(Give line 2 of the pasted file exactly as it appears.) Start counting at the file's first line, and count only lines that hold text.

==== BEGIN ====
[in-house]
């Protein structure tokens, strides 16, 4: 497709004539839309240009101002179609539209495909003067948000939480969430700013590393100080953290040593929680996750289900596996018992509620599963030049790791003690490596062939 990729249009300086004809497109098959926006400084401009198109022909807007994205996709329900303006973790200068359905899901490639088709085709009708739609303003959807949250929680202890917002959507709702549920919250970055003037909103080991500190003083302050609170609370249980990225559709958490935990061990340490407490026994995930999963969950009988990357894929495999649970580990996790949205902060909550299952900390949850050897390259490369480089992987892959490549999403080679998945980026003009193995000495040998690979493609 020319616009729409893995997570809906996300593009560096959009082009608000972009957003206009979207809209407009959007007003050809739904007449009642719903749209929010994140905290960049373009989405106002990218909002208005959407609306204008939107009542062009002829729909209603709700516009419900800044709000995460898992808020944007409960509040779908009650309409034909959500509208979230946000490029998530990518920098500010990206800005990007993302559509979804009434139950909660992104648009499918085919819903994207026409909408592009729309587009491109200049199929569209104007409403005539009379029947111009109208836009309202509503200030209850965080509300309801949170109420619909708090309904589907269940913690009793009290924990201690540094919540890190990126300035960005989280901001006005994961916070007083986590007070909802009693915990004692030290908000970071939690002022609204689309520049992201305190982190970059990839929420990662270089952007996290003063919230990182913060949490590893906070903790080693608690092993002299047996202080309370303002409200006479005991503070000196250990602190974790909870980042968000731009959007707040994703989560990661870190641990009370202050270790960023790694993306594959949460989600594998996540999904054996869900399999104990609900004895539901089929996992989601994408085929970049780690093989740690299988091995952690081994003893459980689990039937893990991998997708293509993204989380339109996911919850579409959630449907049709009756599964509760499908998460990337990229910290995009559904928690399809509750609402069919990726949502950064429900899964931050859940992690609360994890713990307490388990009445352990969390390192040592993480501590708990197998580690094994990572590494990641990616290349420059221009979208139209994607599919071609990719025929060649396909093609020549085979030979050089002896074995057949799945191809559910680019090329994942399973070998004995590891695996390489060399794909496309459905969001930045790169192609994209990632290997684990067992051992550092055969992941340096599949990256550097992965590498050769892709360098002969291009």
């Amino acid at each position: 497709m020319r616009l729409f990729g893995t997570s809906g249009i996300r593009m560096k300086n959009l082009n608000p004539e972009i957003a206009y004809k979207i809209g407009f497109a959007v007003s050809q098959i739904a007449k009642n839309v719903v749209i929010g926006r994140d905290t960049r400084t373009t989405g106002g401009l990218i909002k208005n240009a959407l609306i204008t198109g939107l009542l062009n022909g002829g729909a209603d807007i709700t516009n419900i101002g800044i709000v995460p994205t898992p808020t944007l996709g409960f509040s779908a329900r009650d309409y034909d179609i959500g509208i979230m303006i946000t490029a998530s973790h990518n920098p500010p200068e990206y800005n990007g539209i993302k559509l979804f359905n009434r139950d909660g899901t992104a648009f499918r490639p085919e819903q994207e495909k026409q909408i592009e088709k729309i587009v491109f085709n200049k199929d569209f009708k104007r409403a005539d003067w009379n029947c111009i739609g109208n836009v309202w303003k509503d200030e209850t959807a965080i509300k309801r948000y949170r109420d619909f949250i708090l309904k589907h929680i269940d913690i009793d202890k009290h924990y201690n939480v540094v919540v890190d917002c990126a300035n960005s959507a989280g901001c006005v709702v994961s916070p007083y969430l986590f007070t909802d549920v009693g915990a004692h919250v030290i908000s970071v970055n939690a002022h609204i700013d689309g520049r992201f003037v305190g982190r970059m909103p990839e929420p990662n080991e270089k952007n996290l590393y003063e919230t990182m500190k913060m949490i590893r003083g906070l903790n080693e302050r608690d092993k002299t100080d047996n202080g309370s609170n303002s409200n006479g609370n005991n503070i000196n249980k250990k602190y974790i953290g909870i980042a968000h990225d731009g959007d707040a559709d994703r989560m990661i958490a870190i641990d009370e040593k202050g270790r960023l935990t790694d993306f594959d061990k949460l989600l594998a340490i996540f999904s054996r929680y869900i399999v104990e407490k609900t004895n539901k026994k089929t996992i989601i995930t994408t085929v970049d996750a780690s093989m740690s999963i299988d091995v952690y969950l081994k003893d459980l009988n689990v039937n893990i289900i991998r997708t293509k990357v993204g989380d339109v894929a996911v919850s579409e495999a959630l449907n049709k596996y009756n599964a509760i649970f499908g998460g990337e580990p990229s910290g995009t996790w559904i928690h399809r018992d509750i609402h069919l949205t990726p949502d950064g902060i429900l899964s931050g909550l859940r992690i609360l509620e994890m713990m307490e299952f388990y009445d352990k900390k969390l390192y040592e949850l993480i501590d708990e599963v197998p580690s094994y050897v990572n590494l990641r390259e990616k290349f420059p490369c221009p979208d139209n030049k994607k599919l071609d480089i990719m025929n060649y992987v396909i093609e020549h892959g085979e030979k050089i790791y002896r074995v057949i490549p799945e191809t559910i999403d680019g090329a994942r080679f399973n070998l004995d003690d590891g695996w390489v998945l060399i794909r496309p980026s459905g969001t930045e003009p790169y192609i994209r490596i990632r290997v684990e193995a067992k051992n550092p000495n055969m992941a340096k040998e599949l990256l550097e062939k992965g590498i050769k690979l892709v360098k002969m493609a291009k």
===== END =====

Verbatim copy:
């Protein structure tokens, strides 16, 4: 497709004539839309240009101002179609539209495909003067948000939480969430700013590393100080953290040593929680996750289900596996018992509620599963030049790791003690490596062939 990729249009300086004809497109098959926006400084401009198109022909807007994205996709329900303006973790200068359905899901490639088709085709009708739609303003959807949250929680202890917002959507709702549920919250970055003037909103080991500190003083302050609170609370249980990225559709958490935990061990340490407490026994995930999963969950009988990357894929495999649970580990996790949205902060909550299952900390949850050897390259490369480089992987892959490549999403080679998945980026003009193995000495040998690979493609 020319616009729409893995997570809906996300593009560096959009082009608000972009957003206009979207809209407009959007007003050809739904007449009642719903749209929010994140905290960049373009989405106002990218909002208005959407609306204008939107009542062009002829729909209603709700516009419900800044709000995460898992808020944007409960509040779908009650309409034909959500509208979230946000490029998530990518920098500010990206800005990007993302559509979804009434139950909660992104648009499918085919819903994207026409909408592009729309587009491109200049199929569209104007409403005539009379029947111009109208836009309202509503200030209850965080509300309801949170109420619909708090309904589907269940913690009793009290924990201690540094919540890190990126300035960005989280901001006005994961916070007083986590007070909802009693915990004692030290908000970071939690002022609204689309520049992201305190982190970059990839929420990662270089952007996290003063919230990182913060949490590893906070903790080693608690092993002299047996202080309370303002409200006479005991503070000196250990602190974790909870980042968000731009959007707040994703989560990661870190641990009370202050270790960023790694993306594959949460989600594998996540999904054996869900399999104990609900004895539901089929996992989601994408085929970049780690093989740690299988091995952690081994003893459980689990039937893990991998997708293509993204989380339109996911919850579409959630449907049709009756599964509760499908998460990337990229910290995009559904928690399809509750609402069919990726949502950064429900899964931050859940992690609360994890713990307490388990009445352990969390390192040592993480501590708990197998580690094994990572590494990641990616290349420059221009979208139209994607599919071609990719025929060649396909093609020549085979030979050089002896074995057949799945191809559910680019090329994942399973070998004995590891695996390489060399794909496309459905969001930045790169192609994209990632290997684990067992051992550092055969992941340096599949990256550097992965590498050769892709360098002969291009």